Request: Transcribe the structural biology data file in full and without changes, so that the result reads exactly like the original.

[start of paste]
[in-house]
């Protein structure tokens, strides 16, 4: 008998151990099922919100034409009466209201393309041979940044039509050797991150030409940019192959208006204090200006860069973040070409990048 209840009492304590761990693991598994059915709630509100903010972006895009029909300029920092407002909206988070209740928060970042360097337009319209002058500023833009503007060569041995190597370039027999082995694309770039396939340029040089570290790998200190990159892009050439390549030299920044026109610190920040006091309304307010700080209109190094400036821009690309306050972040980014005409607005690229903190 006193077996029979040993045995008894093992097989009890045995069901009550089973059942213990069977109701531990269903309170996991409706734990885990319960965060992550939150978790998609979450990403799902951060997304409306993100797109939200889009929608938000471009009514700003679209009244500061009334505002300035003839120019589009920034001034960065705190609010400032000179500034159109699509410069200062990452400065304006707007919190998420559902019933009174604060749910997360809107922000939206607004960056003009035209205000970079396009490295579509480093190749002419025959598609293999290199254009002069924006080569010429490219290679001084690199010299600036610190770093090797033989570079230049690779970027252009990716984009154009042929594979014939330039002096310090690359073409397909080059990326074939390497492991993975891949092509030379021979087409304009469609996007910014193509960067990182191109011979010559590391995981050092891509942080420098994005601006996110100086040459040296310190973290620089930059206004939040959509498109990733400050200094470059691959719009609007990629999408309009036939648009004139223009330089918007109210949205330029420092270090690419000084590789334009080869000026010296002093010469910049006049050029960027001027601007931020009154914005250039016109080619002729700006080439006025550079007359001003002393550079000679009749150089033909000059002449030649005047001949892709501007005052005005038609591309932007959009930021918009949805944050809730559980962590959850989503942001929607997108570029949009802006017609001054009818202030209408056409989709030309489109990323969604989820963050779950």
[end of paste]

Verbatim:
[in-house]
């Protein structure tokens, strides 16, 4: 008998151990099922919100034409009466209201393309041979940044039509050797991150030409940019192959208006204090200006860069973040070409990048 209840009492304590761990693991598994059915709630509100903010972006895009029909300029920092407002909206988070209740928060970042360097337009319209002058500023833009503007060569041995190597370039027999082995694309770039396939340029040089570290790998200190990159892009050439390549030299920044026109610190920040006091309304307010700080209109190094400036821009690309306050972040980014005409607005690229903190 006193077996029979040993045995008894093992097989009890045995069901009550089973059942213990069977109701531990269903309170996991409706734990885990319960965060992550939150978790998609979450990403799902951060997304409306993100797109939200889009929608938000471009009514700003679209009244500061009334505002300035003839120019589009920034001034960065705190609010400032000179500034159109699509410069200062990452400065304006707007919190998420559902019933009174604060749910997360809107922000939206607004960056003009035209205000970079396009490295579509480093190749002419025959598609293999290199254009002069924006080569010429490219290679001084690199010299600036610190770093090797033989570079230049690779970027252009990716984009154009042929594979014939330039002096310090690359073409397909080059990326074939390497492991993975891949092509030379021979087409304009469609996007910014193509960067990182191109011979010559590391995981050092891509942080420098994005601006996110100086040459040296310190973290620089930059206004939040959509498109990733400050200094470059691959719009609007990629999408309009036939648009004139223009330089918007109210949205330029420092270090690419000084590789334009080869000026010296002093010469910049006049050029960027001027601007931020009154914005250039016109080619002729700006080439006025550079007359001003002393550079000679009749150089033909000059002449030649005047001949892709501007005052005005038609591309932007959009930021918009949805944050809730559980962590959850989503942001929607997108570029949009802006017609001054009818202030209408056409989709030309489109990323969604989820963050779950």